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April 11, 2017

LETTER TO THE EDITOR | Re: ‘Cornell’s Strangest Tradition’

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To the Editor:

I was the principal Cayuga Heights Police Investigator of the tragic Cornell Residential Club fire that occurred in the Village of Cayuga Heights, on April 5, 1967, and I am one of the few living persons with direct knowledge of the original investigation.

As we approach the 50th anniversary of this tragic event, I believe it is important for me to make a statement relative to that investigation.

First, this was one of the most tragic events that I have experienced in my long law enforcement career. Although I have investigated many tragedies such as murders, fatal traffic accidents and other horrific events and crimes, the loss of nine people in this fire has often caused me to have a sleepless night.

I spent more than one year of my law enforcement career totally dedicated to the investigation of this fire. I was assisted in the investigation by numerous other competent law enforcement and fire officials including the New York State Police.

On April 19, 1967, then-Tompkins County Coroner Dr. Ralph Low issued a statement after an inquest that said:

“The evidence presented at this inquest is such as to minimize the possibility of mechanical accident and makes the fire more probably the result of human carelessness or malice. I conclude at this time that the fire is of undetermined origin. I recommend that the investigation be continued by the District Attorney’s office. Although there did exist a tragic combination of physical circumstances that could have contributed to these deaths, I did not find criminal negligence.”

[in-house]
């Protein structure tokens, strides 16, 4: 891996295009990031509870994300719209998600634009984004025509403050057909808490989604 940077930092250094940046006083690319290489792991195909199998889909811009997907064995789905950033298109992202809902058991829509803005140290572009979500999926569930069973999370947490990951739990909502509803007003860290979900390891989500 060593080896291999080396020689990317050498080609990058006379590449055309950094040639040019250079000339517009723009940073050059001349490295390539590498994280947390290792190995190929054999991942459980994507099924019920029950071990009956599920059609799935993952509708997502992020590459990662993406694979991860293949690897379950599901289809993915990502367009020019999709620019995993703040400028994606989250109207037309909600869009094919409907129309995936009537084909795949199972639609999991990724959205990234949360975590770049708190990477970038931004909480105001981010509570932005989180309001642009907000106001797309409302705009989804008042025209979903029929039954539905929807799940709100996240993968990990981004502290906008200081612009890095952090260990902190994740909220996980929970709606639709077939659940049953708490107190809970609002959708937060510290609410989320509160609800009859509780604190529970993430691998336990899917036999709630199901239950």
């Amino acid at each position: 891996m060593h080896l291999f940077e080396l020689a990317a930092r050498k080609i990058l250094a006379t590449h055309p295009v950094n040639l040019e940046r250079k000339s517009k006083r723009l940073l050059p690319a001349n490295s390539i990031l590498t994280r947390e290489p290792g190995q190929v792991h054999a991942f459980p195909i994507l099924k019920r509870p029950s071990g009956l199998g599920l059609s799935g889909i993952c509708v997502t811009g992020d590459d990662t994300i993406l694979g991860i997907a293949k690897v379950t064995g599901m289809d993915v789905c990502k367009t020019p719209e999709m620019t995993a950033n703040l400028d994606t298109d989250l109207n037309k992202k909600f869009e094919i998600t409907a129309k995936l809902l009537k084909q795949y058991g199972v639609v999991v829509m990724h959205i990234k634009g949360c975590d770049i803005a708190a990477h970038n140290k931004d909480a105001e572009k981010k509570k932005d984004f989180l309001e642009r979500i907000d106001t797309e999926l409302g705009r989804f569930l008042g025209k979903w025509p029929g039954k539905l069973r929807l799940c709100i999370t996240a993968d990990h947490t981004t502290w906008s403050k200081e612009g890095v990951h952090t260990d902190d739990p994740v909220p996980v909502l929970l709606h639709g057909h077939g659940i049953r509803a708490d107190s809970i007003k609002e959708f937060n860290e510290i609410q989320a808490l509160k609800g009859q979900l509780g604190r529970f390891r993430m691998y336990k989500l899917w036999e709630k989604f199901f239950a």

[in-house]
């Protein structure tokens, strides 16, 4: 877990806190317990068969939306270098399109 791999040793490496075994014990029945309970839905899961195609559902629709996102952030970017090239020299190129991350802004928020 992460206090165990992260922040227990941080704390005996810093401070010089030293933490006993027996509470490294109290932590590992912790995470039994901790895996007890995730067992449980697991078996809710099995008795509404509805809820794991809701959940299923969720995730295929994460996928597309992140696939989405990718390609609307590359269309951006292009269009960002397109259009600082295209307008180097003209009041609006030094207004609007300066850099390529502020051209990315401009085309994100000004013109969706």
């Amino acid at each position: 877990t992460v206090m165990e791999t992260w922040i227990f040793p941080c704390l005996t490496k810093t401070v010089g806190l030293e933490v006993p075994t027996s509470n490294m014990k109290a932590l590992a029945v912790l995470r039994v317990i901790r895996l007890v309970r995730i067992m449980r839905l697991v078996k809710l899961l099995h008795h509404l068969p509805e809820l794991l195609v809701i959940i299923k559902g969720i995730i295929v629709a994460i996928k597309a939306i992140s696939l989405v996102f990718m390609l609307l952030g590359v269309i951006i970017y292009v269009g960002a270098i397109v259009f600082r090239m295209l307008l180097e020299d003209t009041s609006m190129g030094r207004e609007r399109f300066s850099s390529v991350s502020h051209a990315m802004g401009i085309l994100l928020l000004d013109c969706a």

Unfortunately, a few weeks later two fires that occurred within the City of Ithaca were determined to be purposefully set fires and designated by the Ithaca City Police as arson. These fires were at locations where some of the former Cornell student survivors of the Cornell Residential Club fire were living. This resulted in media stories that led some to conclude that the Cornell Residential Club fire was also an arson.

Recent allegations (The Cornell Daily Sun, February 21, 2017) by Cornell graduate William Fogle, Jr. ’70 that the Cornell Residential Club fire was an arson and the deaths should be declared murders is not supported by the facts as currently known. The facts, as I personally know them, are that nine people tragically perished from asphyxia due to toxic smoke inhalation. The ruling of the former Coroner in April 1967 “that the fire was more probably the result of human carelessness or malice” is as accurate today as it was then.

Although I am retired from active law enforcement service, it is my understanding that the investigation, while not currently active due to a lack of new information, has never been closed.

In addition, allegations by Mr. Fogle that the investigation was hampered or covered up by interference from Cornell University are blatantly untrue, and his conclusions that the Cornell Daily Sun has not responsibly reported on the matter are without merit.

Harlin R. McEwen,
Chief of Police (Retired), Village of Cayuga Heights, NY
Chief of Police (Retired), City of Ithaca, NY
FBI Deputy Assistant Director (Retired), Washington, DC